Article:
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A Day With: Schizophrenia

Rebecca Chamaa

[Editor’s Note: This piece is part of an ongoing series of personal essays on what it’s like to live with a mental health diagnosis. Each piece describes a singular and unique experience. These essays are not meant to be representative of every diagnosis, but to give us a peek into one person's mind so we may be more empathetic to all.]

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Living with schizophrenia is tricky: my daily environment contains landmines, some of which I know the location of (triggers) and some I don’t. For me, the goal is to avoid those landmines and live the most successful life I can.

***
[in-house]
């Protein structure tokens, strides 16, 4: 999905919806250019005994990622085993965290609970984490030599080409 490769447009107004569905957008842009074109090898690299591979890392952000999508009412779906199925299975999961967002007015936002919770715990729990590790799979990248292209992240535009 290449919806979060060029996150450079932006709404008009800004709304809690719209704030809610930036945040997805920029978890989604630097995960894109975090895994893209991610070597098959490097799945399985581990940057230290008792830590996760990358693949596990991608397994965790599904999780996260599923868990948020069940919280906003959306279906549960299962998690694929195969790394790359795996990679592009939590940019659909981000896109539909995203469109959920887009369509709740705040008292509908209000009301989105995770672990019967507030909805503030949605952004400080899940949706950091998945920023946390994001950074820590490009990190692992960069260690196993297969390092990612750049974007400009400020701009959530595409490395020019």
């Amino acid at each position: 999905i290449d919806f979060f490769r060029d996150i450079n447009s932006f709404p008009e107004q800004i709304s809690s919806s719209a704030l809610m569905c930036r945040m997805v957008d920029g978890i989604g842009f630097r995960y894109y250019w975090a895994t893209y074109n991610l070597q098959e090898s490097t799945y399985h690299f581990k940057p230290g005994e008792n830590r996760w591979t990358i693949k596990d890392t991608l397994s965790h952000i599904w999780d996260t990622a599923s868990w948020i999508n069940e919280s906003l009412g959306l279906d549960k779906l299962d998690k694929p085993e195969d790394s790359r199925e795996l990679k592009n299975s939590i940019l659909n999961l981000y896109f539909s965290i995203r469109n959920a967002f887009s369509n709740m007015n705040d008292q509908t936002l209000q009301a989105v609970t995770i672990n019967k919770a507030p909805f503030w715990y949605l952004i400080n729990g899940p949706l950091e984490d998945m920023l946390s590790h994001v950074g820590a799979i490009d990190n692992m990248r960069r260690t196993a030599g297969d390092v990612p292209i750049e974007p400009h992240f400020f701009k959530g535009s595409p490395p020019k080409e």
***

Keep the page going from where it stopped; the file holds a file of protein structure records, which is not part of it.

The sacrifices we make on a daily basis to achieve an environment where we eliminate as much stress and uncertainty as possible requires us to live by a relatively rigid routine. Most mornings I wake up around six, make coffee, make a blueberry, banana, spinach, and yogurt smoothie so I can take my medications with three hundred calories. We eat dinner at approximately the same time every night (around six) so that I am taking my medication twelve hours apart, again with at least three hundred calories of food. We often turn down dinner and happy hour with friends because many people schedule dinner later than my need to eat, or if we do go, we are the odd ones out having already had our meal. Another daily sacrifice is one that involves writing. I read essays, books, and articles throughout the day, and frequently disagree with what I have read, but feelings of paranoia often prevent me from taking a public stand on many issues that other writers could easily address. One time, I wrote about my sense of outrage at a gaming company for creating a video game that “simulated” schizophrenia (I don’t consider it fun or entertaining to have a mental illness). I had to take the post down after only two hours because I was so paranoid that the company would come after me. My voice is severely diminished and often silenced because of this type of fear. Anxiety and paranoia are two of the most prominent symptoms that I navigate and try to control. But I also struggle with a daily lack of motivation and a desire to isolate socially. During the worst periods of my illness, there are auditory hallucinations (hearing voices), tactile hallucination (touch), and visual hallucinations along with complicated and disorienting delusions. These symptoms are the most severe symptoms of schizophrenia and can be the most bothersome to people who are medication resistant (which I am fortunate not to be at this time). I approach living with schizophrenia the same way I would treat any chronic illness: I take my medications, listen to my doctors, and make life choices to create the least likely possibility of having a flare up. I don’t see my illness as any different from someone who has to watch what they eat, exercise, take insulin or blood pressure medication, and reduce stress where possible. Many of us have circumstances that require attention and care and force us to make sacrifices. Mine happens to be schizophrenia. I know what it is like to live with a severe mental illness, having maneuvered the landmines for decades. And because I know what it looks like, if I had to choose one disease over another, I would probably stick with schizophrenia because it is familiar and even with the worst of the symptoms, I have carved out a life I can celebrate, share with others, and enjoy.